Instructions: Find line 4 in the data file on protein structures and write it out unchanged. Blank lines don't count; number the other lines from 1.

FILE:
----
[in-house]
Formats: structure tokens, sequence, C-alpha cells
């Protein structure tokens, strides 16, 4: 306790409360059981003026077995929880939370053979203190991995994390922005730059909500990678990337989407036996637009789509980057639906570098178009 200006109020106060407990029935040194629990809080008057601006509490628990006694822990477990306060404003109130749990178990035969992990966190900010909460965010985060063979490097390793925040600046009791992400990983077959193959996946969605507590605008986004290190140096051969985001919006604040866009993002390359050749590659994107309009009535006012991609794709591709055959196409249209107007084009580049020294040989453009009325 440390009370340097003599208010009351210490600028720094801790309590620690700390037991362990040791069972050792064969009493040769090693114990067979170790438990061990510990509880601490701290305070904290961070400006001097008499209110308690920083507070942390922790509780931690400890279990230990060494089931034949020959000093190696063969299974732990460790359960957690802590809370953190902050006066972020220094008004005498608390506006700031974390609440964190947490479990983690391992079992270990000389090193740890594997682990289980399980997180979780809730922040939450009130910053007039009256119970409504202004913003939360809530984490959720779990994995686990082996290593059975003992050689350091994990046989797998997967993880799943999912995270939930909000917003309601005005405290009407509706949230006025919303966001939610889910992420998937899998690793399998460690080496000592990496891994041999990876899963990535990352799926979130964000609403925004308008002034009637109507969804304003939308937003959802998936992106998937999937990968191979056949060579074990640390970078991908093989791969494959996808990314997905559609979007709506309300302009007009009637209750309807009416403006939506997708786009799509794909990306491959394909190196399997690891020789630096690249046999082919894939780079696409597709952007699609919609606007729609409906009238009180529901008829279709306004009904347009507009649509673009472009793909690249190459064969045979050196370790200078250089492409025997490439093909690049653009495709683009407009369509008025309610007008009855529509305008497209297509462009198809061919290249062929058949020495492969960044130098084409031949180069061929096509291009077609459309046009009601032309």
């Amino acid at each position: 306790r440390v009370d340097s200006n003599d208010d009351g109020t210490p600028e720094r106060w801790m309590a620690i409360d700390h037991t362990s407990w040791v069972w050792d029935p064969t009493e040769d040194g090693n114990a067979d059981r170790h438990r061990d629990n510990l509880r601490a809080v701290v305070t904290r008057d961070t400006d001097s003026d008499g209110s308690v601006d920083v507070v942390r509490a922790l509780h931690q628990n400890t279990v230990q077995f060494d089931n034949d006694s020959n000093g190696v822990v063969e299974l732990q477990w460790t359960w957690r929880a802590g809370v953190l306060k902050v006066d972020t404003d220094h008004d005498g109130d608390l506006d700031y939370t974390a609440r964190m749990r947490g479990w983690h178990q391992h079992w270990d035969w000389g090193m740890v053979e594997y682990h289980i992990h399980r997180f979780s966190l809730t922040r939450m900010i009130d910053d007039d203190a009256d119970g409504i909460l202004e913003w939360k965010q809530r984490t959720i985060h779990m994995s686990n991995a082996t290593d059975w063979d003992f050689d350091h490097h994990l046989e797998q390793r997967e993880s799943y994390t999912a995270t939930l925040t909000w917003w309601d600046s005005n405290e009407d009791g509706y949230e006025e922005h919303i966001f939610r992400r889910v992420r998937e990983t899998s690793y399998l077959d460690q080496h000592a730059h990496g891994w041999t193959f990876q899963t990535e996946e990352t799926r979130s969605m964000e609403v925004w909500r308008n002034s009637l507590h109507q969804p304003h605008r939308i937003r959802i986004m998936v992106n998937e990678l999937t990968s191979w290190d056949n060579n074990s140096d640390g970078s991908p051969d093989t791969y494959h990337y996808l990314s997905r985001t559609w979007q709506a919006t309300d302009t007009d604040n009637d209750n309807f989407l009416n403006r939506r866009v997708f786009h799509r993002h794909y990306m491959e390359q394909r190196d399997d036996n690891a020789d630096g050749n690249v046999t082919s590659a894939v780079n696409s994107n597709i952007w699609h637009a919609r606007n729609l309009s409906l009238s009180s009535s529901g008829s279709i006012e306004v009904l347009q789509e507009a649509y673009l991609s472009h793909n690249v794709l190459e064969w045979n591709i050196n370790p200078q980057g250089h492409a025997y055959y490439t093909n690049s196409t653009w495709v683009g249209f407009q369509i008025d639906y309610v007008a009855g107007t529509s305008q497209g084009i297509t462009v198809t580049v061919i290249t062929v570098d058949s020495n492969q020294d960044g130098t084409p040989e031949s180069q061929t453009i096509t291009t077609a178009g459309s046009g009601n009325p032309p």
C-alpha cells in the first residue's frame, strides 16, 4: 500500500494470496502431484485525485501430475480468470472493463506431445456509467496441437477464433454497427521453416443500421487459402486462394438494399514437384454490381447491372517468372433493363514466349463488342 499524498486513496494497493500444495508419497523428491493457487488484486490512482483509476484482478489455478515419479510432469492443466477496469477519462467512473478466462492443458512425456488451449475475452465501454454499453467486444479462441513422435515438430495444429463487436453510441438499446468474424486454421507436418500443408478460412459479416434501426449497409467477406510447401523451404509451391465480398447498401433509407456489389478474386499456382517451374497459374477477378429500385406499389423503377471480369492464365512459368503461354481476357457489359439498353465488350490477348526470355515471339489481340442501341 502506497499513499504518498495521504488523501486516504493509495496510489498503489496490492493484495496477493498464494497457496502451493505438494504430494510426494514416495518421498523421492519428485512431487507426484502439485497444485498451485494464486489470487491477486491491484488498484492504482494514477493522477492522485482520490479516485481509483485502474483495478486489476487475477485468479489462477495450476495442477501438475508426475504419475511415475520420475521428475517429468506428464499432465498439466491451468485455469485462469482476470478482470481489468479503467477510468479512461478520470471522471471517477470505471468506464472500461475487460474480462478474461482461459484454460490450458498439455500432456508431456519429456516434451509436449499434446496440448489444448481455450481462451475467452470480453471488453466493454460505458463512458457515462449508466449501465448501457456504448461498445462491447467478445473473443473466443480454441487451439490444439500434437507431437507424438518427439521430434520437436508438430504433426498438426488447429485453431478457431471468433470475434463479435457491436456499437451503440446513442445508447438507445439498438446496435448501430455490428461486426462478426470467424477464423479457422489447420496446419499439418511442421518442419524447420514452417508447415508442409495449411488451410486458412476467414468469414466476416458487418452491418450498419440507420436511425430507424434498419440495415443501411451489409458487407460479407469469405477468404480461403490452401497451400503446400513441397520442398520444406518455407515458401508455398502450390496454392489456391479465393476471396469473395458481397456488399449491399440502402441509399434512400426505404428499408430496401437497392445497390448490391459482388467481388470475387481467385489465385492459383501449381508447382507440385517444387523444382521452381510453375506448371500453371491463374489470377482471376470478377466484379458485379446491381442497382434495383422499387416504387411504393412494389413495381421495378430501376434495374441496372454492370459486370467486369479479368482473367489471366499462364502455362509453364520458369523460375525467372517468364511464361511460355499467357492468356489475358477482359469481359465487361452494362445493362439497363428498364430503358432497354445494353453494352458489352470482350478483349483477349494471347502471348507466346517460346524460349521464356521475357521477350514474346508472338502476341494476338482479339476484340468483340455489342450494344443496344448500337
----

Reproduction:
């Amino acid at each position: 306790r440390v009370d340097s200006n003599d208010d009351g109020t210490p600028e720094r106060w801790m309590a620690i409360d700390h037991t362990s407990w040791v069972w050792d029935p064969t009493e040769d040194g090693n114990a067979d059981r170790h438990r061990d629990n510990l509880r601490a809080v701290v305070t904290r008057d961070t400006d001097s003026d008499g209110s308690v601006d920083v507070v942390r509490a922790l509780h931690q628990n400890t279990v230990q077995f060494d089931n034949d006694s020959n000093g190696v822990v063969e299974l732990q477990w460790t359960w957690r929880a802590g809370v953190l306060k902050v006066d972020t404003d220094h008004d005498g109130d608390l506006d700031y939370t974390a609440r964190m749990r947490g479990w983690h178990q391992h079992w270990d035969w000389g090193m740890v053979e594997y682990h289980i992990h399980r997180f979780s966190l809730t922040r939450m900010i009130d910053d007039d203190a009256d119970g409504i909460l202004e913003w939360k965010q809530r984490t959720i985060h779990m994995s686990n991995a082996t290593d059975w063979d003992f050689d350091h490097h994990l046989e797998q390793r997967e993880s799943y994390t999912a995270t939930l925040t909000w917003w309601d600046s005005n405290e009407d009791g509706y949230e006025e922005h919303i966001f939610r992400r889910v992420r998937e990983t899998s690793y399998l077959d460690q080496h000592a730059h990496g891994w041999t193959f990876q899963t990535e996946e990352t799926r979130s969605m964000e609403v925004w909500r308008n002034s009637l507590h109507q969804p304003h605008r939308i937003r959802i986004m998936v992106n998937e990678l999937t990968s191979w290190d056949n060579n074990s140096d640390g970078s991908p051969d093989t791969y494959h990337y996808l990314s997905r985001t559609w979007q709506a919006t309300d302009t007009d604040n009637d209750n309807f989407l009416n403006r939506r866009v997708f786009h799509r993002h794909y990306m491959e390359q394909r190196d399997d036996n690891a020789d630096g050749n690249v046999t082919s590659a894939v780079n696409s994107n597709i952007w699609h637009a919609r606007n729609l309009s409906l009238s009180s009535s529901g008829s279709i006012e306004v009904l347009q789509e507009a649509y673009l991609s472009h793909n690249v794709l190459e064969w045979n591709i050196n370790p200078q980057g250089h492409a025997y055959y490439t093909n690049s196409t653009w495709v683009g249209f407009q369509i008025d639906y309610v007008a009855g107007t529509s305008q497209g084009i297509t462009v198809t580049v061919i290249t062929v570098d058949s020495n492969q020294d960044g130098t084409p040989e031949s180069q061929t453009i096509t291009t077609a178009g459309s046009g009601n009325p032309p």